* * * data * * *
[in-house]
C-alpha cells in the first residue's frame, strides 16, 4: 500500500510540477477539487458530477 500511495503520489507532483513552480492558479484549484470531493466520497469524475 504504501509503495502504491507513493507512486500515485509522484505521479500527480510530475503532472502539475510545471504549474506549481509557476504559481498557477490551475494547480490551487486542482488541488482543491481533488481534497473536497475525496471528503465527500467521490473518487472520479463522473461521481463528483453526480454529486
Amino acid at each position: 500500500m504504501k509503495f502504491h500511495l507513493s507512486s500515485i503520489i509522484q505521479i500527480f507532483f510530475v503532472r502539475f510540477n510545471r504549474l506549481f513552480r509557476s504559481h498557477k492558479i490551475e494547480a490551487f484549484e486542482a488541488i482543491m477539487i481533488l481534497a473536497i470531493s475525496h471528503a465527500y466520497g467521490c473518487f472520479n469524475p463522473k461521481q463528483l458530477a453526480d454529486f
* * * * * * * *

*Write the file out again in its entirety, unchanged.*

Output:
[in-house]
C-alpha cells in the first residue's frame, strides 16, 4: 500500500510540477477539487458530477 500511495503520489507532483513552480492558479484549484470531493466520497469524475 504504501509503495502504491507513493507512486500515485509522484505521479500527480510530475503532472502539475510545471504549474506549481509557476504559481498557477490551475494547480490551487486542482488541488482543491481533488481534497473536497475525496471528503465527500467521490473518487472520479463522473461521481463528483453526480454529486
Amino acid at each position: 500500500m504504501k509503495f502504491h500511495l507513493s507512486s500515485i503520489i509522484q505521479i500527480f507532483f510530475v503532472r502539475f510540477n510545471r504549474l506549481f513552480r509557476s504559481h498557477k492558479i490551475e494547480a490551487f484549484e486542482a488541488i482543491m477539487i481533488l481534497a473536497i470531493s475525496h471528503a465527500y466520497g467521490c473518487f472520479n469524475p463522473k461521481q463528483l458530477a453526480d454529486f